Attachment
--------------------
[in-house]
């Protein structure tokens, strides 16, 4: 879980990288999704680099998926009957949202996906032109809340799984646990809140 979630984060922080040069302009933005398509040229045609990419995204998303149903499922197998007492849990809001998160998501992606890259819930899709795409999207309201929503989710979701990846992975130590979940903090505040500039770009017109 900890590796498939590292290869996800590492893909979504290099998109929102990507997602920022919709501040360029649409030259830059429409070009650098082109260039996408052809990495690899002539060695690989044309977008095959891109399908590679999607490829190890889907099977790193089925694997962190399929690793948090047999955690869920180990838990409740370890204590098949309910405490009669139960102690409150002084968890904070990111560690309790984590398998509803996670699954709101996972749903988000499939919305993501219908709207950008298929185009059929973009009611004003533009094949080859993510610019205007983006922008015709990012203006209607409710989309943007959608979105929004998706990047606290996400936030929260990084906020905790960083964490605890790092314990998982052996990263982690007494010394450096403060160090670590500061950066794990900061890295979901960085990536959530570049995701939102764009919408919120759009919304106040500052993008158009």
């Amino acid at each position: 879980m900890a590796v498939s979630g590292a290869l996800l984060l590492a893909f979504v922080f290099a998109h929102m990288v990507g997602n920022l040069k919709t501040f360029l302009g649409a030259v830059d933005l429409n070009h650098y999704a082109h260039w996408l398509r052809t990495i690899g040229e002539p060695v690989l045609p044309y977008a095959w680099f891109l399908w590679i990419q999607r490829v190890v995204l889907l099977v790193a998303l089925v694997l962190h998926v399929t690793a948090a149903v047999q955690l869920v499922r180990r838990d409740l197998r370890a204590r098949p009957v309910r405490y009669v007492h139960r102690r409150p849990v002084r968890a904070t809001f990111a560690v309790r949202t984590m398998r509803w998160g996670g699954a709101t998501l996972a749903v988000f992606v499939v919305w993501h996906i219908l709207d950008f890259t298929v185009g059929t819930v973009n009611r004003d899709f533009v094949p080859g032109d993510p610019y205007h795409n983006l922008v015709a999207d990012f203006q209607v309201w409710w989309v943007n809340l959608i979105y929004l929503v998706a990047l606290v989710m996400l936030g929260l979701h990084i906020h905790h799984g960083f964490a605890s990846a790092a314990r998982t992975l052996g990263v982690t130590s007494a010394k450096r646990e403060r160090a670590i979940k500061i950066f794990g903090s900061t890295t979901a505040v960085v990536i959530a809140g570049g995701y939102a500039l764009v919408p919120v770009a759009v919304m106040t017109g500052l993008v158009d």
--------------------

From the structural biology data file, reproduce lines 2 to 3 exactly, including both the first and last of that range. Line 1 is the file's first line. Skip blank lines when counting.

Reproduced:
């Protein structure tokens, strides 16, 4: 879980990288999704680099998926009957949202996906032109809340799984646990809140 979630984060922080040069302009933005398509040229045609990419995204998303149903499922197998007492849990809001998160998501992606890259819930899709795409999207309201929503989710979701990846992975130590979940903090505040500039770009017109 900890590796498939590292290869996800590492893909979504290099998109929102990507997602920022919709501040360029649409030259830059429409070009650098082109260039996408052809990495690899002539060695690989044309977008095959891109399908590679999607490829190890889907099977790193089925694997962190399929690793948090047999955690869920180990838990409740370890204590098949309910405490009669139960102690409150002084968890904070990111560690309790984590398998509803996670699954709101996972749903988000499939919305993501219908709207950008298929185009059929973009009611004003533009094949080859993510610019205007983006922008015709990012203006209607409710989309943007959608979105929004998706990047606290996400936030929260990084906020905790960083964490605890790092314990998982052996990263982690007494010394450096403060160090670590500061950066794990900061890295979901960085990536959530570049995701939102764009919408919120759009919304106040500052993008158009």
């Amino acid at each position: 879980m900890a590796v498939s979630g590292a290869l996800l984060l590492a893909f979504v922080f290099a998109h929102m990288v990507g997602n920022l040069k919709t501040f360029l302009g649409a030259v830059d933005l429409n070009h650098y999704a082109h260039w996408l398509r052809t990495i690899g040229e002539p060695v690989l045609p044309y977008a095959w680099f891109l399908w590679i990419q999607r490829v190890v995204l889907l099977v790193a998303l089925v694997l962190h998926v399929t690793a948090a149903v047999q955690l869920v499922r180990r838990d409740l197998r370890a204590r098949p009957v309910r405490y009669v007492h139960r102690r409150p849990v002084r968890a904070t809001f990111a560690v309790r949202t984590m398998r509803w998160g996670g699954a709101t998501l996972a749903v988000f992606v499939v919305w993501h996906i219908l709207d950008f890259t298929v185009g059929t819930v973009n009611r004003d899709f533009v094949p080859g032109d993510p610019y205007h795409n983006l922008v015709a999207d990012f203006q209607v309201w409710w989309v943007n809340l959608i979105y929004l929503v998706a990047l606290v989710m996400l936030g929260l979701h990084i906020h905790h799984g960083f964490a605890s990846a790092a314990r998982t992975l052996g990263v982690t130590s007494a010394k450096r646990e403060r160090a670590i979940k500061i950066f794990g903090s900061t890295t979901a505040v960085v990536i959530a809140g570049g995701y939102a500039l764009v919408p919120v770009a759009v919304m106040t017109g500052l993008v158009d």